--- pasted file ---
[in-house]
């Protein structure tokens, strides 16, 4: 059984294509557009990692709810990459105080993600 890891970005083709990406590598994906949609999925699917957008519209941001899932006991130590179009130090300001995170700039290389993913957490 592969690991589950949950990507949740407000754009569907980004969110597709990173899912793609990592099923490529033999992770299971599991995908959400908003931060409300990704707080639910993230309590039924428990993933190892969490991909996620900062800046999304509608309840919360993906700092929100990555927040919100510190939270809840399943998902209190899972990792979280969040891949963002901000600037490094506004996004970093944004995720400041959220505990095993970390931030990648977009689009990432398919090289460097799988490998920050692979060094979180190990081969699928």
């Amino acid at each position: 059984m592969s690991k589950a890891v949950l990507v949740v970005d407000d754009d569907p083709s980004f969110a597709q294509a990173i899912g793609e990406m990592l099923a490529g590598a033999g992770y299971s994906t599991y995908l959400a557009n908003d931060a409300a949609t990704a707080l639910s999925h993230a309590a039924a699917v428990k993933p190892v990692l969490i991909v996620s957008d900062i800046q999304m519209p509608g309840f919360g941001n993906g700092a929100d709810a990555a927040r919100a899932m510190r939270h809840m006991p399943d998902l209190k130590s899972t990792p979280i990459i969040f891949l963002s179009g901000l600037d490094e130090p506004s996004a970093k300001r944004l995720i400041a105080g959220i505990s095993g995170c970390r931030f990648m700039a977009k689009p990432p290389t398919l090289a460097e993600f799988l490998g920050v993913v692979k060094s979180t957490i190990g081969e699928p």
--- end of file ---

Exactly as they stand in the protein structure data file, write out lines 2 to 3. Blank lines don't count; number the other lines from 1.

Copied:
């Protein structure tokens, strides 16, 4: 059984294509557009990692709810990459105080993600 890891970005083709990406590598994906949609999925699917957008519209941001899932006991130590179009130090300001995170700039290389993913957490 592969690991589950949950990507949740407000754009569907980004969110597709990173899912793609990592099923490529033999992770299971599991995908959400908003931060409300990704707080639910993230309590039924428990993933190892969490991909996620900062800046999304509608309840919360993906700092929100990555927040919100510190939270809840399943998902209190899972990792979280969040891949963002901000600037490094506004996004970093944004995720400041959220505990095993970390931030990648977009689009990432398919090289460097799988490998920050692979060094979180190990081969699928």
């Amino acid at each position: 059984m592969s690991k589950a890891v949950l990507v949740v970005d407000d754009d569907p083709s980004f969110a597709q294509a990173i899912g793609e990406m990592l099923a490529g590598a033999g992770y299971s994906t599991y995908l959400a557009n908003d931060a409300a949609t990704a707080l639910s999925h993230a309590a039924a699917v428990k993933p190892v990692l969490i991909v996620s957008d900062i800046q999304m519209p509608g309840f919360g941001n993906g700092a929100d709810a990555a927040r919100a899932m510190r939270h809840m006991p399943d998902l209190k130590s899972t990792p979280i990459i969040f891949l963002s179009g901000l600037d490094e130090p506004s996004a970093k300001r944004l995720i400041a105080g959220i505990s095993g995170c970390r931030f990648m700039a977009k689009p990432p290389t398919l090289a460097e993600f799988l490998g920050v993913v692979k060094s979180t957490i190990g081969e699928p």